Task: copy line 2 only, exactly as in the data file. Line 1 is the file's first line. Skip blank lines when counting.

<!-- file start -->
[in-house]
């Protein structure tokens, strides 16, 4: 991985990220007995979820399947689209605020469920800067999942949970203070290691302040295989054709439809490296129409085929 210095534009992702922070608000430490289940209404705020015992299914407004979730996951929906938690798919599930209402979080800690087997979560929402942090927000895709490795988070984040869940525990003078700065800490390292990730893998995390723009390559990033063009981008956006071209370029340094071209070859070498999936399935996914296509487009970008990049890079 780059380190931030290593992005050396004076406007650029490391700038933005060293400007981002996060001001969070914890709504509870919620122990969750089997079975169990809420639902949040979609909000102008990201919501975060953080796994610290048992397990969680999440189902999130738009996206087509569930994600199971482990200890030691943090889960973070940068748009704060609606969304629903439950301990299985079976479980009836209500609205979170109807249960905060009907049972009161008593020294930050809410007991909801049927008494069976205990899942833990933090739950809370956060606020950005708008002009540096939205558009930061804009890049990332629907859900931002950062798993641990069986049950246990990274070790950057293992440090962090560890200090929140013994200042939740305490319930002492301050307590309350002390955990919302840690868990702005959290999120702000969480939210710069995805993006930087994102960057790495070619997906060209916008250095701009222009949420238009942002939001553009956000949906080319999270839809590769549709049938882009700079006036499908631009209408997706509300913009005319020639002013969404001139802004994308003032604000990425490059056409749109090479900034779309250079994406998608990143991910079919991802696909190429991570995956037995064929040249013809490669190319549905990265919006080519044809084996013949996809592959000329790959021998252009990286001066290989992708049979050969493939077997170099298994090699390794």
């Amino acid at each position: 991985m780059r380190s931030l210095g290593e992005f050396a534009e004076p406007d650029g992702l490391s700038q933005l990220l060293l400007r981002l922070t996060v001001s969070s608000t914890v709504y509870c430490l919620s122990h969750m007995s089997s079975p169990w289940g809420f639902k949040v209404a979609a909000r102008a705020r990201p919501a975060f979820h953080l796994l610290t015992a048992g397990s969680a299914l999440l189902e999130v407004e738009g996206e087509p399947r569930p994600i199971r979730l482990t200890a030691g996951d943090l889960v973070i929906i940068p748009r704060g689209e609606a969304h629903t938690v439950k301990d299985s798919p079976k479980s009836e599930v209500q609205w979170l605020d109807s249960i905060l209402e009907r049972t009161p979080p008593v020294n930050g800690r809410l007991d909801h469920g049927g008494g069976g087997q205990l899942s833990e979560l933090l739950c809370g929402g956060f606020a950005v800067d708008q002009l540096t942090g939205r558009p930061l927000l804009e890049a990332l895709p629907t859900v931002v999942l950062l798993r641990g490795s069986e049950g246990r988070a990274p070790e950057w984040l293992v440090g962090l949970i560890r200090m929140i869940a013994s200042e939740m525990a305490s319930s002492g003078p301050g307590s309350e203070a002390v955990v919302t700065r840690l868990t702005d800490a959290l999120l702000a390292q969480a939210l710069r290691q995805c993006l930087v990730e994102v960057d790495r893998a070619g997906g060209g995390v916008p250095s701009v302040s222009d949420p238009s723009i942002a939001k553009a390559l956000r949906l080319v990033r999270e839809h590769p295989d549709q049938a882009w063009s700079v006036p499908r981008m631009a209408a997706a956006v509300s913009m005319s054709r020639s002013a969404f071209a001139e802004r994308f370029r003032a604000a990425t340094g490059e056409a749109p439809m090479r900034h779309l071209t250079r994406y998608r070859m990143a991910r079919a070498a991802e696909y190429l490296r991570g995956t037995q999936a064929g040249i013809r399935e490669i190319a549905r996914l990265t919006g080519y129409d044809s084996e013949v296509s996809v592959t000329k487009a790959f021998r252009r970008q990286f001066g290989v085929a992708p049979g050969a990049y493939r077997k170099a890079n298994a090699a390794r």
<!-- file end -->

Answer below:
């Protein structure tokens, strides 16, 4: 991985990220007995979820399947689209605020469920800067999942949970203070290691302040295989054709439809490296129409085929 210095534009992702922070608000430490289940209404705020015992299914407004979730996951929906938690798919599930209402979080800690087997979560929402942090927000895709490795988070984040869940525990003078700065800490390292990730893998995390723009390559990033063009981008956006071209370029340094071209070859070498999936399935996914296509487009970008990049890079 780059380190931030290593992005050396004076406007650029490391700038933005060293400007981002996060001001969070914890709504509870919620122990969750089997079975169990809420639902949040979609909000102008990201919501975060953080796994610290048992397990969680999440189902999130738009996206087509569930994600199971482990200890030691943090889960973070940068748009704060609606969304629903439950301990299985079976479980009836209500609205979170109807249960905060009907049972009161008593020294930050809410007991909801049927008494069976205990899942833990933090739950809370956060606020950005708008002009540096939205558009930061804009890049990332629907859900931002950062798993641990069986049950246990990274070790950057293992440090962090560890200090929140013994200042939740305490319930002492301050307590309350002390955990919302840690868990702005959290999120702000969480939210710069995805993006930087994102960057790495070619997906060209916008250095701009222009949420238009942002939001553009956000949906080319999270839809590769549709049938882009700079006036499908631009209408997706509300913009005319020639002013969404001139802004994308003032604000990425490059056409749109090479900034779309250079994406998608990143991910079919991802696909190429991570995956037995064929040249013809490669190319549905990265919006080519044809084996013949996809592959000329790959021998252009990286001066290989992708049979050969493939077997170099298994090699390794």